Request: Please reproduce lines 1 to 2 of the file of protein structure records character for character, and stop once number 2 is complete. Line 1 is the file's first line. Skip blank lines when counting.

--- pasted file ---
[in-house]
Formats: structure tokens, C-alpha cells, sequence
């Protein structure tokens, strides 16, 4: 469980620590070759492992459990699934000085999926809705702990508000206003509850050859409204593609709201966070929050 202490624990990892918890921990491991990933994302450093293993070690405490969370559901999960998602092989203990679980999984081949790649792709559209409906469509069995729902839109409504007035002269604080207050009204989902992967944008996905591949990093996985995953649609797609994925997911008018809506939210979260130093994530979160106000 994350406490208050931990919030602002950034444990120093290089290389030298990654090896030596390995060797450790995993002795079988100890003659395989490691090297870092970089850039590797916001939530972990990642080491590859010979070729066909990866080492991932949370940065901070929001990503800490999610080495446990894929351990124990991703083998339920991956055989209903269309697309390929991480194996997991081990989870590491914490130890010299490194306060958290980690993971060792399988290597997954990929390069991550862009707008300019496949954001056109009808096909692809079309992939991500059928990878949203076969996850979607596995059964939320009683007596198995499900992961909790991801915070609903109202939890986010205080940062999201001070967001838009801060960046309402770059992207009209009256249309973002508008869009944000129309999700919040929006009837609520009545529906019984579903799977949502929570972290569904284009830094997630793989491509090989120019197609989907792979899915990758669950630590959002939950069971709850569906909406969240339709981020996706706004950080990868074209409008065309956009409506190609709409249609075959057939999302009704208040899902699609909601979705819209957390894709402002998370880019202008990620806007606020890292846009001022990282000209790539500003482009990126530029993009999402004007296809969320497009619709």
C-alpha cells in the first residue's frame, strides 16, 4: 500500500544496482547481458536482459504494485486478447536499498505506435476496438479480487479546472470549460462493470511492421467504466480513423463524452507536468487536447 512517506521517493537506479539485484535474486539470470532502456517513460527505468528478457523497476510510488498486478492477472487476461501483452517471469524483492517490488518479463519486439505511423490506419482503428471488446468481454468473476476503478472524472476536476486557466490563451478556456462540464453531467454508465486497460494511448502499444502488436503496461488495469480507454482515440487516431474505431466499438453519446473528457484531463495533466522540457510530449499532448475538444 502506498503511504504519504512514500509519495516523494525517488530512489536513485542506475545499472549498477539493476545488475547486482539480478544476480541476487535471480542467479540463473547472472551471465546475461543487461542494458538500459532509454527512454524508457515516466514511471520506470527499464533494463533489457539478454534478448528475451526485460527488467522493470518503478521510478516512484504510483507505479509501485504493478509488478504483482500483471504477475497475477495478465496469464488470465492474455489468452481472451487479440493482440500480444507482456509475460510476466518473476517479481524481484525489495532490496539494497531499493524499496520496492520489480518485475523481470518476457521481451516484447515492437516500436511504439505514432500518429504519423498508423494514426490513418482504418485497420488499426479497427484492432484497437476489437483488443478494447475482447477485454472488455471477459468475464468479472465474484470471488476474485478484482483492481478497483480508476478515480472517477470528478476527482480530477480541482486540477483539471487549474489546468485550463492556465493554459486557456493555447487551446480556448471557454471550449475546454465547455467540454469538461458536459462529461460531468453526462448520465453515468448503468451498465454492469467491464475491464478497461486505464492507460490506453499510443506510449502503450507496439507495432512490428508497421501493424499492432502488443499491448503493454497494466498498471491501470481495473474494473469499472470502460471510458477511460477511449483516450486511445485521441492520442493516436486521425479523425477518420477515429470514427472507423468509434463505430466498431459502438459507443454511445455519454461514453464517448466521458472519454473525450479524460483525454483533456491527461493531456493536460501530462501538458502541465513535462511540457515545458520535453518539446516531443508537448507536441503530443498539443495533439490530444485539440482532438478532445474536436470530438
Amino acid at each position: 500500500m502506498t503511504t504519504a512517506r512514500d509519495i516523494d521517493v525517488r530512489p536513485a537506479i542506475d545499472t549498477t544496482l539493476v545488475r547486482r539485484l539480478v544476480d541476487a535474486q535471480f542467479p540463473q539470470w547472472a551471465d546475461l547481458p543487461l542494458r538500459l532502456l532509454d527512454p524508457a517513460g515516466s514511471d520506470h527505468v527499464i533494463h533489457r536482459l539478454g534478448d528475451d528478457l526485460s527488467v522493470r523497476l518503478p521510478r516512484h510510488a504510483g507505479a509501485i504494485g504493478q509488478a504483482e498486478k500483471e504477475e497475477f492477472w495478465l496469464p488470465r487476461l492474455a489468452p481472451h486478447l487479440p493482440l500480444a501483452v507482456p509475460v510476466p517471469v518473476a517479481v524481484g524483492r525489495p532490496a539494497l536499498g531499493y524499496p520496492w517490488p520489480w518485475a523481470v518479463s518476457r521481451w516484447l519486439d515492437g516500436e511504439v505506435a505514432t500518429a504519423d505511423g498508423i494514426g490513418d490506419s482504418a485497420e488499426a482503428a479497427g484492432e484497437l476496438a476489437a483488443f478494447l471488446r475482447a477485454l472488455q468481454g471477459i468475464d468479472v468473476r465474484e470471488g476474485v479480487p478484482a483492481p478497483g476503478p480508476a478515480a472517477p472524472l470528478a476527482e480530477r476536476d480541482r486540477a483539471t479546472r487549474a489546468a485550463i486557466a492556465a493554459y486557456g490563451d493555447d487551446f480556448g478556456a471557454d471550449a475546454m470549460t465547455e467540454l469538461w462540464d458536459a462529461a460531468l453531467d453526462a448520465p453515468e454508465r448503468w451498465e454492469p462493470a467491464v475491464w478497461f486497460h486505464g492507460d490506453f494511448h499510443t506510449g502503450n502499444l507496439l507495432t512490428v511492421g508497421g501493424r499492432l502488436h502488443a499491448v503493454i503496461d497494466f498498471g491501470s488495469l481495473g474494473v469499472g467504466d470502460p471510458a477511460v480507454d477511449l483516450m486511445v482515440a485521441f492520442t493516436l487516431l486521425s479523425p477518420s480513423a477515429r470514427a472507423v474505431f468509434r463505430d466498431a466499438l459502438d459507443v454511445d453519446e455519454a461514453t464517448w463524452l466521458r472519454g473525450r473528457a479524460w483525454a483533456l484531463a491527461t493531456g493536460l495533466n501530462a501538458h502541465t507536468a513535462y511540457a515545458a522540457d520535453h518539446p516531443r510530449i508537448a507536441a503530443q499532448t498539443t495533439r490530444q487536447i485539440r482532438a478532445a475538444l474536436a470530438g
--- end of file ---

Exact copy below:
[in-house]
Formats: structure tokens, C-alpha cells, sequence